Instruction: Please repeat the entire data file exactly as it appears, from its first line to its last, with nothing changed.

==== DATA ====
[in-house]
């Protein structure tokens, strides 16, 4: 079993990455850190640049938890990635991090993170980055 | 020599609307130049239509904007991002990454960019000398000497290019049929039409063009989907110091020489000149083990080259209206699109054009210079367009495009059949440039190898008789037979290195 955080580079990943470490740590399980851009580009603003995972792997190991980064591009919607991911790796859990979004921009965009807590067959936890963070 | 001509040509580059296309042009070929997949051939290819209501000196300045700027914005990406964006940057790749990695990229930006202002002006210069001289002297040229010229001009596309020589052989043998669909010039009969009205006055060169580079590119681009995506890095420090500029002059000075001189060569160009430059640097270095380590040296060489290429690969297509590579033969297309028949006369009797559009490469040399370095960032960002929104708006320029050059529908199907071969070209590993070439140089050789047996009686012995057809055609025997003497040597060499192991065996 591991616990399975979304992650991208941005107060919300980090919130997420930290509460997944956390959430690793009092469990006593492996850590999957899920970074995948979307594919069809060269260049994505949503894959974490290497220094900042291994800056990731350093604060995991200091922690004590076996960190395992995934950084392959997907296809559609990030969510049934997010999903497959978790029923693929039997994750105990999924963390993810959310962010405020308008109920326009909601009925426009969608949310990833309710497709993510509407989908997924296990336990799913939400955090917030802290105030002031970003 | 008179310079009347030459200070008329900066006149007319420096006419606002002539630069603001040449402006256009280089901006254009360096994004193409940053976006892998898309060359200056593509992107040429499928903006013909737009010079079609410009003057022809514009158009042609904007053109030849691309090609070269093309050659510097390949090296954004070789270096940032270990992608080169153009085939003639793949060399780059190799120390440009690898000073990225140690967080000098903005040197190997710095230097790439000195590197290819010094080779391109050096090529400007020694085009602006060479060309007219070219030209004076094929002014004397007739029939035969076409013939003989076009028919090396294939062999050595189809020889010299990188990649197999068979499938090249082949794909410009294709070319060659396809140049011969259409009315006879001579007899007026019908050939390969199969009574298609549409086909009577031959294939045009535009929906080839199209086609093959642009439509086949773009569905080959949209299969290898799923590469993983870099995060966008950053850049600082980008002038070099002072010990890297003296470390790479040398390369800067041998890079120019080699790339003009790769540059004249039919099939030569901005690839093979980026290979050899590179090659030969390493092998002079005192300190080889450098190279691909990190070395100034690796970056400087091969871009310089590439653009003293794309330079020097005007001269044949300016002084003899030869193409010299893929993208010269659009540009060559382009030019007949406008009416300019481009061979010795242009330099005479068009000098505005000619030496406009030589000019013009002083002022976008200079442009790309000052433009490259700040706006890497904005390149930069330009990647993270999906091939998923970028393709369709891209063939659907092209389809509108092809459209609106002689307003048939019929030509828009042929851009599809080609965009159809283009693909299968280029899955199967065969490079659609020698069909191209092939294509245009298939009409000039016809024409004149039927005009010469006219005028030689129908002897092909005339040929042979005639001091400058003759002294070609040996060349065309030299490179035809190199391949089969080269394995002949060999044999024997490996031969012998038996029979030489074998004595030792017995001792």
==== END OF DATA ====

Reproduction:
[in-house]
């Protein structure tokens, strides 16, 4: 079993990455850190640049938890990635991090993170980055 | 020599609307130049239509904007991002990454960019000398000497290019049929039409063009989907110091020489000149083990080259209206699109054009210079367009495009059949440039190898008789037979290195 955080580079990943470490740590399980851009580009603003995972792997190991980064591009919607991911790796859990979004921009965009807590067959936890963070 | 001509040509580059296309042009070929997949051939290819209501000196300045700027914005990406964006940057790749990695990229930006202002002006210069001289002297040229010229001009596309020589052989043998669909010039009969009205006055060169580079590119681009995506890095420090500029002059000075001189060569160009430059640097270095380590040296060489290429690969297509590579033969297309028949006369009797559009490469040399370095960032960002929104708006320029050059529908199907071969070209590993070439140089050789047996009686012995057809055609025997003497040597060499192991065996 591991616990399975979304992650991208941005107060919300980090919130997420930290509460997944956390959430690793009092469990006593492996850590999957899920970074995948979307594919069809060269260049994505949503894959974490290497220094900042291994800056990731350093604060995991200091922690004590076996960190395992995934950084392959997907296809559609990030969510049934997010999903497959978790029923693929039997994750105990999924963390993810959310962010405020308008109920326009909601009925426009969608949310990833309710497709993510509407989908997924296990336990799913939400955090917030802290105030002031970003 | 008179310079009347030459200070008329900066006149007319420096006419606002002539630069603001040449402006256009280089901006254009360096994004193409940053976006892998898309060359200056593509992107040429499928903006013909737009010079079609410009003057022809514009158009042609904007053109030849691309090609070269093309050659510097390949090296954004070789270096940032270990992608080169153009085939003639793949060399780059190799120390440009690898000073990225140690967080000098903005040197190997710095230097790439000195590197290819010094080779391109050096090529400007020694085009602006060479060309007219070219030209004076094929002014004397007739029939035969076409013939003989076009028919090396294939062999050595189809020889010299990188990649197999068979499938090249082949794909410009294709070319060659396809140049011969259409009315006879001579007899007026019908050939390969199969009574298609549409086909009577031959294939045009535009929906080839199209086609093959642009439509086949773009569905080959949209299969290898799923590469993983870099995060966008950053850049600082980008002038070099002072010990890297003296470390790479040398390369800067041998890079120019080699790339003009790769540059004249039919099939030569901005690839093979980026290979050899590179090659030969390493092998002079005192300190080889450098190279691909990190070395100034690796970056400087091969871009310089590439653009003293794309330079020097005007001269044949300016002084003899030869193409010299893929993208010269659009540009060559382009030019007949406008009416300019481009061979010795242009330099005479068009000098505005000619030496406009030589000019013009002083002022976008200079442009790309000052433009490259700040706006890497904005390149930069330009990647993270999906091939998923970028393709369709891209063939659907092209389809509108092809459209609106002689307003048939019929030509828009042929851009599809080609965009159809283009693909299968280029899955199967065969490079659609020698069909191209092939294509245009298939009409000039016809024409004149039927005009010469006219005028030689129908002897092909005339040929042979005639001091400058003759002294070609040996060349065309030299490179035809190199391949089969080269394995002949060999044999024997490996031969012998038996029979030489074998004595030792017995001792």